Design of Novel Molecules That Regulate Telomerase

Tech ID
SE07001
Background

We used the 3-dimensional structure of the catalytic subunit of telomerase to identify novel target binding sites essential for telomerase ribonucleoprotein assembly and activity. Telomerase adds multiple identical repeats of DNA (telomeres) to the 3’-end of eukaryotic chromosomes thus providing the genomic stability required for cell survival. There is now clear evidence that links telomerase to both cancer and aging. For example 90% of human cancers show high levels of activity of this enzyme when such activity is absent in most healthy tissues. The absence of telomerase activity (in adults) in healthy tissues leads to loss of ~50-100 bases of telomeric DNA with every cell division. When telomeres reach a critically short length, cells enter a permanent state of dormancy to prevent genomic instability, a process known as senescence, the hallmark of aging. Our goal is to identify compounds that regulate telomerase function that can be used to combat cancer and age related diseases.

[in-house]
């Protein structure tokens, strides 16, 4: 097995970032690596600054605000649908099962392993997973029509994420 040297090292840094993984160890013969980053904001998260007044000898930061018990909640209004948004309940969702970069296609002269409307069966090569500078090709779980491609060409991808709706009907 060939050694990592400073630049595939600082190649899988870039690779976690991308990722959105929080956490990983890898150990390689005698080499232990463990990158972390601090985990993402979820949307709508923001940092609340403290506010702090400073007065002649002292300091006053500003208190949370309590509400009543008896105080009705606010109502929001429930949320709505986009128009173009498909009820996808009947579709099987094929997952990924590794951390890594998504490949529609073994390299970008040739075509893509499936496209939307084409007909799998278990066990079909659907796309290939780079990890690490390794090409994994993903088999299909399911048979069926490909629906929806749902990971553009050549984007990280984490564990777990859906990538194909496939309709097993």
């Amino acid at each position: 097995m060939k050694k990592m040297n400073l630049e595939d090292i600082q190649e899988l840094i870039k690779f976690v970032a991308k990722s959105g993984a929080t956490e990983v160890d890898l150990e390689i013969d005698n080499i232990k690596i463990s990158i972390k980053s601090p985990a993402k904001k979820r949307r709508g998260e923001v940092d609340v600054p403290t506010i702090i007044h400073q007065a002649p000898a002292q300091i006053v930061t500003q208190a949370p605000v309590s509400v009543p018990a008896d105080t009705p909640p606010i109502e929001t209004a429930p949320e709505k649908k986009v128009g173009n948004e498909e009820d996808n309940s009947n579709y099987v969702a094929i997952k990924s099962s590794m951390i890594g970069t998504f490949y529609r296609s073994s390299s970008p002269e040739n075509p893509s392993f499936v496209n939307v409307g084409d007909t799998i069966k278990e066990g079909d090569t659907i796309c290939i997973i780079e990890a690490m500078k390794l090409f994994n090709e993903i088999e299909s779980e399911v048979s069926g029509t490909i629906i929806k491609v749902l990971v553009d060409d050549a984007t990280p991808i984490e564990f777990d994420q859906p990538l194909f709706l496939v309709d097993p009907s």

Key Words
aging, Cancer, drug design, telomerase
Applications and Advantages

This technology provides a method for designing and screening drugs that target the catalytic subunit of telomerase. Modulators of telomerase activity could be developed using in silico and/or in vitro methods. Telomerase activators could be useful in treating age related diseases, while telomerase inhibitors could be novel therapies for a range of cancers.

Intellectual Property Status

PCT Application No. PCT/US2008/080604 (WO 2009/055364, published 04/30/2009); U.S. Patent Application No. 12/701,843 (US-2010-0160260, published 06/24/2010); U.S. Patent Application No. 12/701,947 (US-2010-0158798, published 06/24/2010); U.S. and international applications have been filed.

Licensing Opportunity

Wistar is seeking to collaborate with a corporate partner to use this technology to develop small molecule modulators of telomerase. An exclusive license or sponsored research to further develop the technology would be considered.

Relevant Publication(s)

Andrew J. Gillis, Anthony, P. Schuller & Emmanuel Skordalakes, Structure of the Tribolium castaneum telomerase catalytic subunit TERT, Nature 455:633-637, 2008.

Rouda S, Skordales E. Structure, 2007, Nov. 15(11):1403-12. Structure of the RNA binding domain of telomerase: Implications for RNA recognition and binding.